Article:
# Kerodon

$\Newextarrow{\xRightarrow}{5,5}{0x21D2}$ $\newcommand\empty{}$

Proposition 2.5.7.7. Let $A_{\bullet }$ and $B_{\bullet }$ be simplicial abelian groups. Then the unnormalized shuffle product $\bar{\triangledown }: A_{p} \times B_{q} \rightarrow (A \otimes B)_{p+q}$ satisfies the Leibniz rule

$\partial ( a \bar{\triangledown } b) = (\partial a) \bar{\triangledown } b + (-1)^{p} a \bar{\triangledown } (\partial b).$

Proof. Without loss of generality, we may assume that $(p,q) \neq (0,0)$ and that the simplicial abelian groups $A_{\bullet } \simeq \operatorname{\mathbf{Z}}[ \Delta ^{p} ]$ and $B_{\bullet } \simeq \operatorname{\mathbf{Z}}[ \Delta ^{q} ]$ are freely generated by $a$ and $b$, respectively. In this case, we can identify $(A \otimes B)_{p+q-1}$ with the free abelian group generated by the set of $(p+q-1)$-simplices of $\Delta ^{p} \times \Delta ^{q}$, which we view as nondecreasing functions $\tau : [p+q-1] \rightarrow [p] \times [q]$. For every such simplex $\tau$, let $c$, $c_{-}$, and $c_{+}$ denote the coefficients of $\tau$ appearing in $\partial ( a \bar{\triangledown } b)$, $(\partial a) \bar{\triangledown } b$, and $a \bar{\triangledown } (\partial b)$, respectively. We wish to prove that $c = c_{-} + (-1)^{p} c_{+}$. We may assume without loss of generality that the map $\tau$ is injective (otherwise, we have $c= c_{-} = c_{+} = 0$). Let us identify $\tau$ with a pair $(\tau _{-}, \tau _{+} )$, where $\tau _{-}: [p+q-1] \rightarrow [p]$ and $\tau _{+}: [p+q-1] \rightarrow [q]$ are nondecreasing functions. We now distinguish three cases:

$(1)$

Suppose that the map $\tau _{-}: [p+q-1] \rightarrow [p]$ is not surjective (that is, $\tau$ belongs to the simplicial subset $(\partial \Delta ^ p) \times \Delta ^ q \subseteq \Delta ^{p} \times \Delta ^{q}$). Then $p > 0$ and there exists a unique integer $0 \leq i \leq p$ which does not belong to the image of $\tau _{-}$. We proceed under the assumption that $i < p$ (the case $i > 0$ follows by a similar argument, with minor changes in notation). We then make the following observations:

• There is a unique $(p,q)$-shuffle $\sigma$ and integer $0 \leq j \leq p+q$ satisfying $\tau = d_ j(\sigma )$. Here $j$ is the smallest integer satisfying $\tau _{-}(j) = i+1$, and $\sigma$ is given by the formula

$\sigma (k) = \begin{cases} ( \tau _{-}(k), \tau _{+}(k) ) & \text{ if } k < j \\ (i, \tau _{+}(j) ) & \text{ if } k = j \\ (\tau _{-}(k-1), \tau _{+}(k-1) ) & \text{ if } k > j. \end{cases}$

It follows that $c = (-1)^{j} \cdot (-1)^{\sigma }$.

• There is a unique $(p-1, q)$-shuffle $\sigma '$ and integer $0 \leq a \leq p$ such that $\tau$ is given by the composition

$[p+q-1] \xrightarrow { \sigma ' } [p-1] \times [q] \xrightarrow { \delta ^{a} \times \operatorname{id}} [p] \times [q];$

here $\delta ^{a}: [p-1] \hookrightarrow [p]$ denotes the unique monomorphism whose image does not contain $a$ (Notation 1.1.1.8). These conditions guarantee that $a = i$ and that $\sigma '$ is given by the formula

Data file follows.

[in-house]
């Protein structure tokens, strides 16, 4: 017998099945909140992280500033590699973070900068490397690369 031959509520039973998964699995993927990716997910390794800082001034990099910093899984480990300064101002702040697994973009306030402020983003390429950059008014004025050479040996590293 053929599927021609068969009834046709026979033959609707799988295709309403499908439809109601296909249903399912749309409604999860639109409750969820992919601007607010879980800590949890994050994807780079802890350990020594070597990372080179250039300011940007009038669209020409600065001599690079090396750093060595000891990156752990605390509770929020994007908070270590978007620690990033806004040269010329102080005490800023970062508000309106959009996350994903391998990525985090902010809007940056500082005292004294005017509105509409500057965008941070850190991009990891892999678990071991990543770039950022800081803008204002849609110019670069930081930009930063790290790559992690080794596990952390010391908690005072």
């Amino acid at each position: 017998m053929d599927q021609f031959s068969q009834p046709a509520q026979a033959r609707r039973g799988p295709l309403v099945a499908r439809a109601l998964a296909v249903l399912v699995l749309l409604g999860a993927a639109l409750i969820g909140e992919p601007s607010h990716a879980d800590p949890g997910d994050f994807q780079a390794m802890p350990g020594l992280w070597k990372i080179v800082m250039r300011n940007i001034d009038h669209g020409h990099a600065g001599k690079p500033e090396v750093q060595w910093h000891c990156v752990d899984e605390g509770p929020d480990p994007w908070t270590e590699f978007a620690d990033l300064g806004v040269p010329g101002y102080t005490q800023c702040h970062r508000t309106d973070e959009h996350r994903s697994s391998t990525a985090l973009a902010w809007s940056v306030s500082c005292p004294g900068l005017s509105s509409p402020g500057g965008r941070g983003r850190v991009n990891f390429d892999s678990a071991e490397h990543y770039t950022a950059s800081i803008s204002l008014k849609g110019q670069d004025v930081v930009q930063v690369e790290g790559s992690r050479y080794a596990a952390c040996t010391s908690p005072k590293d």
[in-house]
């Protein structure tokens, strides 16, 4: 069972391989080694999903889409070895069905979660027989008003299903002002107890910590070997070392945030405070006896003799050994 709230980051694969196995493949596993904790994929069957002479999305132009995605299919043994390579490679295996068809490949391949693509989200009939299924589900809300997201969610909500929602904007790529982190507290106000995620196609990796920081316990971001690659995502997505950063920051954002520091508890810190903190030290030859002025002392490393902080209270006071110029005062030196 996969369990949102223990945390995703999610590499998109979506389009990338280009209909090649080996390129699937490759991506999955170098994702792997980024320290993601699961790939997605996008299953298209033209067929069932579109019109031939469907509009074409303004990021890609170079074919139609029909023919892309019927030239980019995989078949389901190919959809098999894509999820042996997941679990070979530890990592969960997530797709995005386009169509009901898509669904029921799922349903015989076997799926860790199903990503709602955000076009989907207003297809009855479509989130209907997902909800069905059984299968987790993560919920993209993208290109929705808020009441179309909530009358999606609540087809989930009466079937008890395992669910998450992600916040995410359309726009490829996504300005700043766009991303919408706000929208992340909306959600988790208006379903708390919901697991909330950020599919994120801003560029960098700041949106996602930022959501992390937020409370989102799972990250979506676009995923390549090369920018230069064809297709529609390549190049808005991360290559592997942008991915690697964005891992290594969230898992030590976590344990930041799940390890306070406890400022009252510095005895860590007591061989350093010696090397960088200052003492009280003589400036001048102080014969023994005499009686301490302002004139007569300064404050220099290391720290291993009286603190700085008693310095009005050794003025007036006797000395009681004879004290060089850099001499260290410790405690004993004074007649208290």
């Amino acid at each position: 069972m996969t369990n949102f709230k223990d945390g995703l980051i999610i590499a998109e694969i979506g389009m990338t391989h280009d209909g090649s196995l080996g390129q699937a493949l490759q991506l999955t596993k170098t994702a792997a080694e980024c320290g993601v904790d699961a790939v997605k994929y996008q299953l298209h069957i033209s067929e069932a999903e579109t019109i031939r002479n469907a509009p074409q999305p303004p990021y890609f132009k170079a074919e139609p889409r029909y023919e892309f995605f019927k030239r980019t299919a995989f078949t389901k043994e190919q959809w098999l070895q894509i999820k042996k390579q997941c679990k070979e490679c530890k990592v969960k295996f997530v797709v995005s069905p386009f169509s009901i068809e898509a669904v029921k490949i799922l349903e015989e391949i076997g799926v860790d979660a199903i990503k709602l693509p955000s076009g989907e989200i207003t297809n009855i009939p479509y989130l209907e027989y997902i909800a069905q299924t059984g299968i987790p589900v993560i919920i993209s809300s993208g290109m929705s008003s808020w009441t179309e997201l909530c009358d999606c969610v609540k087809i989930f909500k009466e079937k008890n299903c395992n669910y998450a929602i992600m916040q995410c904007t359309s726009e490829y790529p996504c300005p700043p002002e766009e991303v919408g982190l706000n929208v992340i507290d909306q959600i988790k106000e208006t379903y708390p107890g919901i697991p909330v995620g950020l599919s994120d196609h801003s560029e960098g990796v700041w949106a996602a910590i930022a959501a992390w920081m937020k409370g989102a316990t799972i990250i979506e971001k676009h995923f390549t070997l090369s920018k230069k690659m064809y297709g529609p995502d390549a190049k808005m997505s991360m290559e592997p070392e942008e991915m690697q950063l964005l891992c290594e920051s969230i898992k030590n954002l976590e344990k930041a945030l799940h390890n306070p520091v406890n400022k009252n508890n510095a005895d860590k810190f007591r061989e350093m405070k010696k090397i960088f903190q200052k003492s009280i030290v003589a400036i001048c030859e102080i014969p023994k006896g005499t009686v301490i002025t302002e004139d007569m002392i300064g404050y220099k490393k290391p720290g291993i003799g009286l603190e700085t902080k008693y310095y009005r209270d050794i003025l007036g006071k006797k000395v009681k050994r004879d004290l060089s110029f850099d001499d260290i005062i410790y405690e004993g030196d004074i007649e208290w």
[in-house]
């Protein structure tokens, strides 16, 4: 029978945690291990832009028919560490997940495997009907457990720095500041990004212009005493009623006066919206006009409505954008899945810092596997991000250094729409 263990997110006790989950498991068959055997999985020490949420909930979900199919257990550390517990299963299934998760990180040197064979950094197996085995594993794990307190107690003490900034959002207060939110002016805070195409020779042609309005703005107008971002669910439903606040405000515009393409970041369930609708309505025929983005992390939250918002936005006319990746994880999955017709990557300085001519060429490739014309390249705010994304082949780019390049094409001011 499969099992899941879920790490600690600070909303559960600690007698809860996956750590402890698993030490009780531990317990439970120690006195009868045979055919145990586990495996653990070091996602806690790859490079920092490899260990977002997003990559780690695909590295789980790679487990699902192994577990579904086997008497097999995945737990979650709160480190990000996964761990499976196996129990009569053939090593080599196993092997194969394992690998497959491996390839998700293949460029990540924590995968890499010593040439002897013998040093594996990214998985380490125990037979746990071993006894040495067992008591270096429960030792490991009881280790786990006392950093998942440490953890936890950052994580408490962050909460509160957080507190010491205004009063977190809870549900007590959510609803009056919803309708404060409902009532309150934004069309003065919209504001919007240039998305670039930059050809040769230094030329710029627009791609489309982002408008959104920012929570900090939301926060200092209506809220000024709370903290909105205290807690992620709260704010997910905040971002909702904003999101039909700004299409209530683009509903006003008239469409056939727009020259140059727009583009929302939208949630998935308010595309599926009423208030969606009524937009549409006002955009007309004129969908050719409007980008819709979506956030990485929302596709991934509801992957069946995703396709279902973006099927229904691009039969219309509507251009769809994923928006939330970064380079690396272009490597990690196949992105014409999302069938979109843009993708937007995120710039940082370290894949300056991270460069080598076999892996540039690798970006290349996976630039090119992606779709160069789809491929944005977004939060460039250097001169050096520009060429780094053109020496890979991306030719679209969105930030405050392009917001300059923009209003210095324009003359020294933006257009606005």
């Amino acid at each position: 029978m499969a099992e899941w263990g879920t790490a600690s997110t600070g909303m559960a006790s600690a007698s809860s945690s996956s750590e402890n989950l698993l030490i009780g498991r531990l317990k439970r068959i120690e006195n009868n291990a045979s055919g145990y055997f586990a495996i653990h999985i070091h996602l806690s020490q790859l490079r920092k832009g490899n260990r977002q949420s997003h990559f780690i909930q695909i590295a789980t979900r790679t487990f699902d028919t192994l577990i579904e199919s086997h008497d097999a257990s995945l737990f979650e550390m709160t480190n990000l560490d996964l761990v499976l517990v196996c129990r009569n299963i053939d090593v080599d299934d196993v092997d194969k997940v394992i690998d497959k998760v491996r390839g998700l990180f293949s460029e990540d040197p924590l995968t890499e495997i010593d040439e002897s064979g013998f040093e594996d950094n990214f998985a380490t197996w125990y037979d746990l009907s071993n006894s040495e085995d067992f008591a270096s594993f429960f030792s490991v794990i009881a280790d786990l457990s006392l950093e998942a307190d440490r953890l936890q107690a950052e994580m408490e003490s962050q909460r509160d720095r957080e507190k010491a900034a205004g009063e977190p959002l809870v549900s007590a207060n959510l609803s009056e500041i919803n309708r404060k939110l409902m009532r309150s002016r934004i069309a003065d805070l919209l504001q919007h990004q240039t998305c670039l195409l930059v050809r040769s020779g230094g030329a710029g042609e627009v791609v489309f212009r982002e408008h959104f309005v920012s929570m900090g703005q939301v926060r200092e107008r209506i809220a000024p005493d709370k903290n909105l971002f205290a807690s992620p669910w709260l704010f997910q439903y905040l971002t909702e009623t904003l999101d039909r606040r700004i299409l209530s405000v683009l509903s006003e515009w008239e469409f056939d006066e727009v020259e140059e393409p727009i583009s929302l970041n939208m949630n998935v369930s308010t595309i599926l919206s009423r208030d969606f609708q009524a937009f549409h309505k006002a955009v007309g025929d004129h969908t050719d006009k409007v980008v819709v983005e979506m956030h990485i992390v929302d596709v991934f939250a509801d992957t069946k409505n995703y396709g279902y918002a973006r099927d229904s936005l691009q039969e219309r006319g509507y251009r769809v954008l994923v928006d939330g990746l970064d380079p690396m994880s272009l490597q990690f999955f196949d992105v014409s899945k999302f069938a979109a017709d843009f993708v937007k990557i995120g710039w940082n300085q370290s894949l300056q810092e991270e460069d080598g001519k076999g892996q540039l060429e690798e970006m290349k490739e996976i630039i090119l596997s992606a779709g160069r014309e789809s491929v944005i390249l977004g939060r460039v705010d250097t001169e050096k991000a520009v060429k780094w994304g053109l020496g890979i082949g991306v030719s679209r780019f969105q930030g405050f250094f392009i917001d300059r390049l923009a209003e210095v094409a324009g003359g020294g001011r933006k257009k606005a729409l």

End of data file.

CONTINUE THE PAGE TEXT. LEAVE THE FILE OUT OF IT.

$\sigma '(k) = \begin{cases} (\tau _{-}(k), \tau _{+}(k) ) & \text{ if } k < j \\ ( \tau _{-}(k)-1, \tau _{+}(k) ) & \text{ if } k \geq j. \end{cases}$

Consequently, we have $c_{-} = (-1)^{i} \cdot (-1)^{\sigma '}$.

• There does not exist a $(p,q-1)$-shuffle $\sigma ''$ and an integer $0 \leq b \leq q$ for which $\tau$ is equal to the composition

$[p+q-1] \xrightarrow { \sigma '' } [p] \times [q-1] \xrightarrow {\operatorname{id}\times \delta ^{b} } [p] \times [q].$

Consequently, the coefficient $c_{+}$ vanishes.

We are therefore reduced to verifying the identity $(-1)^{j} \cdot (-1)^{\sigma } = (-1)^{i} \cdot (-1)^{\sigma '}$, which is an immediate consequence of the definitions.

$(2)$

Suppose that the map $\tau _{+}: [p+q-1] \rightarrow [q]$ is not surjective (that is, $\tau$ belongs to the simplicial subset $\Delta ^{q} \times (\partial \Delta ^{q}) \subseteq \Delta ^{p} \times \Delta ^{q}$). The argument in this case proceeds as in $(1)$, with minor adjustments in notation.

$(3)$

The functions $\tau _{-}$ and $\tau _{+}$ are both surjective. In this case, we have $c_{-} = c_{+} = 0$. Note that there is a unique integer $1 \leq j \leq p+q-1$ satisfying $\tau _{-}(j-1) < \tau _{-}(j)$ and $\tau _{+}(j-1) < \tau _{+}(j)$. From this, it is easy to see that if $\sigma$ is a $(p,q)$-shuffle satisfying $d_ k(\sigma ) = \tau$ for some $0 \leq k \leq p+q$, then we must have $k=j$. Moreover, there are exactly two $(p,q)$-shuffles $\sigma$ satisfying $d_ j(\sigma ) = \tau$, given by the formulae

$\sigma (i) = \begin{cases} \tau (i) & \text{ if } i < j \\ (\tau _{-}(j-1), \tau _{+}(j)) & \text{ if } i = j \\ \tau (i-1) & \text{ if } i > j \end{cases} \quad \quad \sigma (i) = \begin{cases} \tau (i) & \text{ if } i < j \\ (\tau _{-}(j), \tau _{+}(j-1)) & \text{ if } i = j \\ \tau (i-1) & \text{ if } i > j. \end{cases}$

Since these $(p,q)$-shuffles have opposite sign, we conclude that $c = 0 = c_{-} + (-1)^{p} c_{+}$, as desired.

$\square$